Saturday, December 26, 2015

Singapore Savings Bond: Dec 2015 Review, Feb 2016 Preview

Hey everybody, here's my monthly post on the SSB closing and the forecast for next month. I'm trying to streamline my posts to make them more condensed and info-packed in a regular structure, so it's both easier for readers to quickly digest the article and for me to pump them out on a regular basis.

Last month I previewed my guess for the Jan 2016 SSB, and I also made commentary on the take-up rate of the previous Dec 2016 issue.

First up is the news regarding the 2016 issues. This news actually came out on 1st Dec as an MAS presser, but of course next to nobody reads this and I was away on reservist so I didn't comment on it either. Basically, an SSB will be issued every month of 2016 with $300 million for the Jan issue. While it is a HUGE drop from the $1,200 million that they were offering in 2015, the SSB take up rate has been... pathetic, and that's putting it nicely.

For the December 2015 SSB, a pathetic $40 million was taken up. That's 3% odd of the entire $1,200 million open to issue! Compared to the Oct and Nov issue, which were somewhat respectable, the demand for SSBs is seriously... pathetic. I keep using that word, but I find it hard to find other synonyms for this. So even with the reduced $300 million being offered, there is plenty of capacity for people who are interested in subscibing for the SSB. I think it will be very many years before people will need to re-educate themselves on the bidding and allotment process IF demand ever exceeds supply. That's a big if. It looks highly highly unlikely in the near future.

As expected, without any inversion presenting itself, MAS has played nicely and given us the tightest variance of the actual SSB compared to interest rates of the benchmarks. Unequivocally, the Jan issue was in all ways better than the Dec issue. I hope anyone that have read my article and followed my logic decided to postpone their subscription for the Dec issue and applied for the January issue instead. It's almost a 10bps advantage across the entire curve.

Anyway, moving onto the next SSB, we use the same old-fashioned method of looking up the data from MAS and constructing the table below. As a refresher, the current month's rates are used as a proxy for the issue in 2 months time. (Dec 2015 rates are used for the Feb 2016 issue)

With 18 out of 22 data points available for this estimate, I think that this is quite reasonably accurate. However, you might notice a trend of dropping rates, so I wouldn't be surprised if we end the month with average yields lower than expected. I would hazard a guess of 0.95 / 1 / 1.90 / 2.45 as the final yields.

Basically, we are on set to have weak 5 and 10 year yields on this issue, on par with the Dec 2015 issue. We are also looking at weak 1 and 2 year yields, on par with the maiden Oct 2015 issue. If I had to opine, I would think that this is overall one of the weakest issues set to be issued.

I will be subscribing for the current Jan 2016 issue for the pretty attractive short term rates and acceptable long term rates. I would very likely be giving the upcoming Feb 2016 issue a pass.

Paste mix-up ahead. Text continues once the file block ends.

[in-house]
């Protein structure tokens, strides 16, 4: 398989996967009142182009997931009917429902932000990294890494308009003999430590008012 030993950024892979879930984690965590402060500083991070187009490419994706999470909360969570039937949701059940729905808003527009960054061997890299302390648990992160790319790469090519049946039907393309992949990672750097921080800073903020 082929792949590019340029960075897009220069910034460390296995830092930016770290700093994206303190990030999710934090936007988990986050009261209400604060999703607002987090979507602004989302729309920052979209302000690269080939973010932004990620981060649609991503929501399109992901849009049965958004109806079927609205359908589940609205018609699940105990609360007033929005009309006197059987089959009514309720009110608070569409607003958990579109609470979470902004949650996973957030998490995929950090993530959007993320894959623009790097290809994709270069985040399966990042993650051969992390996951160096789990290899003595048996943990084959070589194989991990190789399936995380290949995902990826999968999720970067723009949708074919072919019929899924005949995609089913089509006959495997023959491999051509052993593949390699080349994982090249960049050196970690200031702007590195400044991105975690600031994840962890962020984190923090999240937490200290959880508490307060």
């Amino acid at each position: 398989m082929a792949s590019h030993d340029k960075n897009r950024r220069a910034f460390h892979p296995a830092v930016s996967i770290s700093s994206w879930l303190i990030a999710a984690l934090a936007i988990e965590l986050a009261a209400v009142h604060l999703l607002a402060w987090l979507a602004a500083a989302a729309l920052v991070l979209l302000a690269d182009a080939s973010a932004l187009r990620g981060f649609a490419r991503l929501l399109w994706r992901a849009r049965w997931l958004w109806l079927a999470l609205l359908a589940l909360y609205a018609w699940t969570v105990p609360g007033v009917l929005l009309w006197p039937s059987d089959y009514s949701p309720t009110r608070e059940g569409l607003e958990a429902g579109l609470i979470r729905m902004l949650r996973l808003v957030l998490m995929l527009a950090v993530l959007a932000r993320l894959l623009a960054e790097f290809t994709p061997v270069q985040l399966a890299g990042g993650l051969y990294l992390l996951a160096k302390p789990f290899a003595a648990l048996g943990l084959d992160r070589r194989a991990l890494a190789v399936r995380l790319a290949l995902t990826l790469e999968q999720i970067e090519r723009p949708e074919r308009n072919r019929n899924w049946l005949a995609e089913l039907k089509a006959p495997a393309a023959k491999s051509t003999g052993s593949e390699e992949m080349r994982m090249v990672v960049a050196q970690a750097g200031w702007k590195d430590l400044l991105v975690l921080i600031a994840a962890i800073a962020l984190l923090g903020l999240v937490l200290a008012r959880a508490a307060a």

1. Thanks for sharing.
    I just donated a small sum of $10.

  2. Hi GMGH
    Merry Christmas and a Happy New Year to you.
    I am following your review on SSB because I have missed the Nov 2015 (?) issuance that gave the highest yield (so far).
    For me, the SSB is for long-term as I plan to hold it till maturity.
    Also, due to the shocking low take-up rate, "closing down" this instrument MAY be possible ?!?

    1. Hi starlight,

      Thanks and I hope you had happy holidays too! Yes, the Nov 2015 issue did have the highest 10 year yield so far.

      I think you would have gotten the full amount you applied for, take-up rate was just under 15% for the Jan 2015 issue!

      I think that it is unlikely that they will close down this instrument. On the government's part, it looks great for them to be able to pull this inexpensive rabbit out of their hat every once in a while to remind the public that they shouldn't cry "foul play" for being too lazy or ignorant and not taking advantage of government programmes.

      I do think that they were a bit stingy on the yields considering that only individuals can take advantage of them and a limit was in place. It would've served their (social engineering) purpose much better if they restricted the limit more and gave more attractive yields instead. I guess they didn't want to rock the markets too much.

  3. The interest rate is going down trend. With Fed rate hikes, most likely future yield of the Singapore saving bonds is going to be lower.

    1. Hi Sweet Retirement, that is a tough call to make! If interest rates indeed go down, I'm glad to be owning some of these SSBs, especially as time goes by and my coupons step up!

      On the flip-side, if interest rates do rise, I could also just rollover into a new issue. The SSB really is something more people ought to be aware of in my opinion.


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